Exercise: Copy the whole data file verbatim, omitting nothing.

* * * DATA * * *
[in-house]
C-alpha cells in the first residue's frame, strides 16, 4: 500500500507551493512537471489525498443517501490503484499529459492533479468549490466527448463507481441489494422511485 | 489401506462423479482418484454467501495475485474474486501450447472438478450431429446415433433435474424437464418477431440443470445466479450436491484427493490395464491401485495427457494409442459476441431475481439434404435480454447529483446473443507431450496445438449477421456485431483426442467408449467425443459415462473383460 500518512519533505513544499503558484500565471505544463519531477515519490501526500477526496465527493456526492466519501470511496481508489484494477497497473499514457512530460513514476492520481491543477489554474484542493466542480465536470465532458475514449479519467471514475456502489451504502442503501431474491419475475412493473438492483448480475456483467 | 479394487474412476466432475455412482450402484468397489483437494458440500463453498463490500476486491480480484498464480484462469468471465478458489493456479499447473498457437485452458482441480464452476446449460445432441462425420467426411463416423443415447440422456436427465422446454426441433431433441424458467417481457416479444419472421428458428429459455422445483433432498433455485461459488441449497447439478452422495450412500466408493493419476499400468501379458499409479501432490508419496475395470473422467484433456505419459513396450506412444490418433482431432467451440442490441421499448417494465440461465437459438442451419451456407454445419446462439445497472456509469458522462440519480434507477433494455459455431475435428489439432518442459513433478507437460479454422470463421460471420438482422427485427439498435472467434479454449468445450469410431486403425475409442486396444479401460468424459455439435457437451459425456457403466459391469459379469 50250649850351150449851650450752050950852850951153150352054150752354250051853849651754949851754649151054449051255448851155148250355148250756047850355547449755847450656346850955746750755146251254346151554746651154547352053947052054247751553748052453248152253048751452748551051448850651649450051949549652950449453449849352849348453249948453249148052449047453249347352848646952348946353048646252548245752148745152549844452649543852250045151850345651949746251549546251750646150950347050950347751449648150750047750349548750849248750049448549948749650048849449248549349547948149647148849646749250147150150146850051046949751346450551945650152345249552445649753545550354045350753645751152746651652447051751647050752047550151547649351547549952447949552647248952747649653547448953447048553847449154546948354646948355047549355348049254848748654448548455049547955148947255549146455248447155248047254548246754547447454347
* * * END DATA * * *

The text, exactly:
[in-house]
C-alpha cells in the first residue's frame, strides 16, 4: 500500500507551493512537471489525498443517501490503484499529459492533479468549490466527448463507481441489494422511485 | 489401506462423479482418484454467501495475485474474486501450447472438478450431429446415433433435474424437464418477431440443470445466479450436491484427493490395464491401485495427457494409442459476441431475481439434404435480454447529483446473443507431450496445438449477421456485431483426442467408449467425443459415462473383460 500518512519533505513544499503558484500565471505544463519531477515519490501526500477526496465527493456526492466519501470511496481508489484494477497497473499514457512530460513514476492520481491543477489554474484542493466542480465536470465532458475514449479519467471514475456502489451504502442503501431474491419475475412493473438492483448480475456483467 | 479394487474412476466432475455412482450402484468397489483437494458440500463453498463490500476486491480480484498464480484462469468471465478458489493456479499447473498457437485452458482441480464452476446449460445432441462425420467426411463416423443415447440422456436427465422446454426441433431433441424458467417481457416479444419472421428458428429459455422445483433432498433455485461459488441449497447439478452422495450412500466408493493419476499400468501379458499409479501432490508419496475395470473422467484433456505419459513396450506412444490418433482431432467451440442490441421499448417494465440461465437459438442451419451456407454445419446462439445497472456509469458522462440519480434507477433494455459455431475435428489439432518442459513433478507437460479454422470463421460471420438482422427485427439498435472467434479454449468445450469410431486403425475409442486396444479401460468424459455439435457437451459425456457403466459391469459379469 50250649850351150449851650450752050950852850951153150352054150752354250051853849651754949851754649151054449051255448851155148250355148250756047850355547449755847450656346850955746750755146251254346151554746651154547352053947052054247751553748052453248152253048751452748551051448850651649450051949549652950449453449849352849348453249948453249148052449047453249347352848646952348946353048646252548245752148745152549844452649543852250045151850345651949746251549546251750646150950347050950347751449648150750047750349548750849248750049448549948749650048849449248549349547948149647148849646749250147150150146850051046949751346450551945650152345249552445649753545550354045350753645751152746651652447051751647050752047550151547649351547549952447949552647248952747649653547448953447048553847449154546948354646948355047549355348049254848748654448548455049547955148947255549146455248447155248047254548246754547447454347